The Public Works Department presents the most recent analysis data on the presence of lead in Gatineau's drinking water
That was the question at the heart of discussions at the City Council's Plenary Committee meeting this week. During an analysis organized by the Executive Committee and explained by Mr. Yvon Desjardins, Director of Gatineau's Public Works Department, on June 21, the most recent results regarding the quantity of lead in the city's drinking water and possible solutions were presented. Accompanied by Mr. Nicolas Grignon-Lemieux, responsible for the optimization and planning of waterworks and surface drainage operations, and Mr. Marc-André Venne, division chief for waterworks and surface drainage operations, Mr. Desjardins reminded the audience of the latest amendment to the Quebec government's Regulation respecting the quality of drinking water (RQEP), which dates back to March 25, 2021. This amendment provides for the lowering of the lead standard in water (formerly 0.010 mg lead/L of water, now 0.005 mg lead/L of water), in addition to changes in the sampling methods used. The amendment to the regulation in question also makes it mandatory to produce an action plan to remedy the presence of lead in the drinking water of the various Quebec municipalities. The consensus of this presentation, which raised several discussions within the council, is that although there is no reason to be alarmed by the minimal presence of lead in the drinking water of the Gatineau districts, it is important for the Quebec government to supervise and encourage the replacement of lead-containing plumbing throughout the territory.
Lead in drinking water, really?
Although Gatineau does not have any lead water mains in its facilities, there are currently 20,100 buildings in Gatineau that may have lead piping. The use of lead in the construction of piping, which has been prohibited in Quebec since 1980, was a common practice between the 1940s and 1970s, especially for small piping. Thus, most of the buildings concerned are private residences, where the replacement of pipes is done on a voluntary basis. Although Gatineau’s drinking water is perfectly safe to consume according to the health authorities, long-term exposure to high lead quantities can be dangerous for everyone, but especially for pregnant women and children.
Results up, citizen participation down
Declining citizen participation is certainly an interesting struggle raised during the June 21 presentation. A comparison between the years 2013-2019 and the years 2020-2021 shows that for 15 non-standard samples out of a total of 187 samples taken in the last two years, none of the 15 addresses concerned chose to replace their water pipe, compared to 15 pipe replacements between 2013 and 2019, for 72 non-standard samples. Samples for lead in drinking water from 2013-2019 were found to be anomalous in 7.2% of cases, compared to 8% of cases in 2020-2021. The data presented by the City of Gatineau also shows that the number of refusals of access to citizens' property is on the rise (166 refusals in 2020 compared to 226 refusals in 2021). It should be noted that, legally, citizens who have lead water inlets are under no obligation to proceed with replacement work.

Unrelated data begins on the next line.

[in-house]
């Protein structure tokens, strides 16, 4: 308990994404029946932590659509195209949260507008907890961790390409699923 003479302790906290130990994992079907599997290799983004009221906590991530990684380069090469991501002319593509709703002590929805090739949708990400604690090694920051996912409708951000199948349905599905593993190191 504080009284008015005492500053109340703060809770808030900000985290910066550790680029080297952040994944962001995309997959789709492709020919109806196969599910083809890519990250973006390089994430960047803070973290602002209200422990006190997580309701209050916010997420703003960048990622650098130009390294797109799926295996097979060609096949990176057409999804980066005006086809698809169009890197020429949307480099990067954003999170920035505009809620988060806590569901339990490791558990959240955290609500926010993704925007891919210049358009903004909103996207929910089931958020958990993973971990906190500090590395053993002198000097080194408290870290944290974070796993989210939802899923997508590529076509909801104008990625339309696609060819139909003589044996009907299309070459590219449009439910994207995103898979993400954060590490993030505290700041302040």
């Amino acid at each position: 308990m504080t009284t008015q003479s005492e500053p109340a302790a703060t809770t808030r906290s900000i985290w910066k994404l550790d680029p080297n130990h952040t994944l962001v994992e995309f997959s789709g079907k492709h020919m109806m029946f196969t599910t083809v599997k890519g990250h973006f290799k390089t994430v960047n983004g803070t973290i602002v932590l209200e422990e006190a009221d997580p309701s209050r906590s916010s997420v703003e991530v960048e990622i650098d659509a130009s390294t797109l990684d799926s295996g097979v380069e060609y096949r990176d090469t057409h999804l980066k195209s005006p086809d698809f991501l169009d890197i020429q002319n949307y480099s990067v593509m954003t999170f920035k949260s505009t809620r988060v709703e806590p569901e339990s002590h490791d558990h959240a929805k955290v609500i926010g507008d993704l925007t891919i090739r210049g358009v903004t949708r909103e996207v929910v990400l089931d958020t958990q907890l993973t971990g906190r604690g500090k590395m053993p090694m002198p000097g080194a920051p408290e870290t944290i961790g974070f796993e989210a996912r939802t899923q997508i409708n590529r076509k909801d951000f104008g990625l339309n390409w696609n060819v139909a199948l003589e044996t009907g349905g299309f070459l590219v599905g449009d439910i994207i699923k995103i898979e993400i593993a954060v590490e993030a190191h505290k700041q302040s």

The first difficulty raised by this presentation is that the cost of labor and operations related to sampling (which now takes longer following the RQEP addendum), are increasing over time, without any real change. Secondly, the variable cost of a water main change (for which citizens must hire a private subcontractor) combined with the increase in refusals to cooperate is forcing the City to review its procedure. As a result, two proposed by-laws, one to regulate the accessibility of private properties for water testing and one to regulate the time frame for changing a lead water main, are currently under review by City Council. Four financial assistance scenarios, which would provide monetary assistance to residents who agree to change their problematic plumbing, have been proposed to the plenary committee. The latter was visibly divided on the issue. Many councilors (Mr. Steve Moran, Mr. Louis Sabourin, Mr. Jocelyn Blondin) mentioned their discomfort with the idea of potentially imposing the change of a leaded water inlet on citizens within a 36 months’ time frame. The request for a detailed map of the districts at risk of having leaded private water inlets and for more information on the effects of the recommendations on citizens was made to the Public Works Department. The Plenary Committee is expected to return to the issue at the next City Council meeting on June 28, 2022.
Photo caption: Mr. Yvon Desjardins, Director of the Gatineau Public Works Department
Photo credit: courtesy of Ville de Gatineau